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A year ago, Salomon Smith Barney seemed to purr about every stock.
Of the more than 1,000 U.S. stocks the New York brokerage monitored, it rated 68 percent a "buy" and only 1 percent a "sell," according to Thomson First Call.
Today, after allegations that Wall Street companies puffed up the ratings of companies such as AT&T in order to win their investment banking business, Salomon's ratings distribution looks far more balanced: 30 percent of stocks rated a "buy" and 28 percent a "sell."
The message? Salomon, a unit of financial services giant Citigroup, isn't afraid to tick off a company.
Other major Wall Street firms have made similarly dramatic shifts since May, when regulators including the Securities and Exchange Commission set tighter research and disclosure rules. A $1.4-billion regulatory settlement signed last month by 10 of the largest investment banks promised even more research integrity. Salomon alone took a $400-million hit.
The banks are fortunate they still have the right to rate stocks. At one point during settlement discussions, government regulators considered stripping away that right and requiring brokerages to jointly fund an independent research entity. Instead, the firms agreed to purchase and distribute independently-produced research reports along with their own.
But today's higher "sell" numbers may not be what they seem. That's because new rating systems introduced by Wall Street brokerages in recent months are inconsistent with one another. In some cases, they're misleading. Some critics say that's precisely what the brokerages want: to appear tough, without angering the companies they rate.
Whether the changes work remains to be seen. Under the May rule changes, for example, Wall Street firms must regularly publish the total percentage of stocks to which they would assign a "buy," "hold" or "sell" rating. The purpose is to provide investors with a uniform set of statistics and terminology for comparing one brokerage's record to another.
Stark differences do appear. Take Goldman Sachs and UBS Warburg, both of which paid millions under the recent conflict-of-interest settlement. According to Thomson First Call, Goldman rates 22 percent of the 811 U.S. stocks it monitors a "buy" and 21 percent a "sell." By contrast, UBS Warburg has a "buy" rating on 51 percent of its 850 stocks and a "sell" rating on just three percent.
That would make Goldman seem less bullish, more honest or more willing to anger the companies it rates than UBS Warburg is.
But the two sets of statistics aren't really comparable. That's because the new research rules, crafted by the self-regulatory New York Stock Exchange and National Association of Securities Dealers, don't require brokerages to use uniform methodologies for rating individual stocks.
UBS Warburg's new rating system treats every stock the same. Companies expected to provide an annual return on investment at least 15 percent higher than a 30-year Treasury bond receive Warburg's highest rating. Those likely to underperform the Treasury by 15 percent or more get the lowest rating. The remainder settle in the middle.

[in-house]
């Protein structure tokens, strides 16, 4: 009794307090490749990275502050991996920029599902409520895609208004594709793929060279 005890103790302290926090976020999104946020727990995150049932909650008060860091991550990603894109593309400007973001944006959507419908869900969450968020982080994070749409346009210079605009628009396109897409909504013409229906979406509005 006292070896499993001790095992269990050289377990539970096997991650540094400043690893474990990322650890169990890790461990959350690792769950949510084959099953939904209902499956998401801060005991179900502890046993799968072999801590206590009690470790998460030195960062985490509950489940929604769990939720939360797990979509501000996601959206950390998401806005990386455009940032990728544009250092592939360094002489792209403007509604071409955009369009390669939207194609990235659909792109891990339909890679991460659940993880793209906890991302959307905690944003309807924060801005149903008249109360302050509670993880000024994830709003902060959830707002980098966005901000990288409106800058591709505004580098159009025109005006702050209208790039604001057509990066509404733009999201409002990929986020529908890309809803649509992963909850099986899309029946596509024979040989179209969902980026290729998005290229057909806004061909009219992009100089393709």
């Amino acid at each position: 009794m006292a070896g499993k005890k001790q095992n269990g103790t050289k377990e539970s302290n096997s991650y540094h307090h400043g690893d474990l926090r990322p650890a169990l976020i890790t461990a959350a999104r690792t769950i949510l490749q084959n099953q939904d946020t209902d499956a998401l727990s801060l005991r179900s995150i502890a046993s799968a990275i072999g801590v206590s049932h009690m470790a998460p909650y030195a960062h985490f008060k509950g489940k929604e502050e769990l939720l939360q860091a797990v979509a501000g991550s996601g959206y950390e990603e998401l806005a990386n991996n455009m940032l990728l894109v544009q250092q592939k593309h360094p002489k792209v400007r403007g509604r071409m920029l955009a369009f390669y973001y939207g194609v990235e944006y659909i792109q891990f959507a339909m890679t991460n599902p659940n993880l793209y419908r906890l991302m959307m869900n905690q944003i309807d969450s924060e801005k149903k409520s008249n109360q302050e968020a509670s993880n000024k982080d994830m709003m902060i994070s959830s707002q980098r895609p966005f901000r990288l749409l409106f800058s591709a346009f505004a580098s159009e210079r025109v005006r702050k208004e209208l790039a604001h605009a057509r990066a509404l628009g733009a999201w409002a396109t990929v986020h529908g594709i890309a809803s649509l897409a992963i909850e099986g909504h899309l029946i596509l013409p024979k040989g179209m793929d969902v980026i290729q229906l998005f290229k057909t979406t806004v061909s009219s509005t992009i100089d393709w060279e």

Like Salomon's and some other brokerages', however, Goldman's new rating system rates each stock relative to its industry peers. So even if the telecom sector is in deep trouble, a telecom company could get a top rating if its losses were less horrendous than those of its competitors.
Goldman spokesman Ed Canaday defended the use of relative ratings. Most of the firm's research clients are sophisticated people who invest by sector: pension fund managers or other institutional investors and individuals worth more than $25-million. What they want to know, Canaday said, is which stocks to buy and sell within each sector.
Tom James, chief executive at Raymond James in St. Petersburg, disagreed. "Simply said, Goldman wanted more 'sells,' " James said, arguing that Goldman seeks to looks tough, not advise its clients to sell dozens of stocks.
The new research rules fail to clear up the foggy terminology used in rating individual stocks. Though many firms use the unequivocal term "buy" for their best stocks, few label their worst stocks "sell."
Raymond James, which was not a party in the December conflict-of-interest settlement, is a good example. Under its prior rating system, the St. Petersburg company used "strong buy" for its best stocks and "sell" for its worst. When it converted from a five-tier system to a four-tier one last year, it kept the term "strong buy" but dumped "sell" in favor of the more euphemistic label "underperform."
"The 'underperforms' are clearly, 'Get the hell out of this,' " James said. "We want to make very clear that our message to people is, 'Sell that stock.' " Raymond James has increased the stocks to which it gives its lowest rating from less than 1 percent a year ago to 10 percent.
But if the goal is clarity, why not just call the lowest rating "sell"? James said the firm wants to make sure its clients distinguish between stocks they should sell unconditionally and those rated "market perform" they should sell under certain conditions, such as for tax reasons. "We decided we're not going to rely on the word ("sell") itself."
UBS Warburg also avoided the term "sell" in its new system, opting instead for "reduce." Merrill Lynch, which participated in the conflict-of-interest settlement and doled out an additional $100-million in a separate case last year, is one of very few firms to convert to a straightforward "buy," "neutral" or "sell" rating system.
Chuck Hill, research director at Thomson First Call, thinks the SEC will eventually require all Wall Street firms to do the same.
"I mean, yeah, spell it out," he said. "That was the intent of the rule."
-- Scott Barancik can be reached at firstname.lastname@example.org or (727) 893-8751.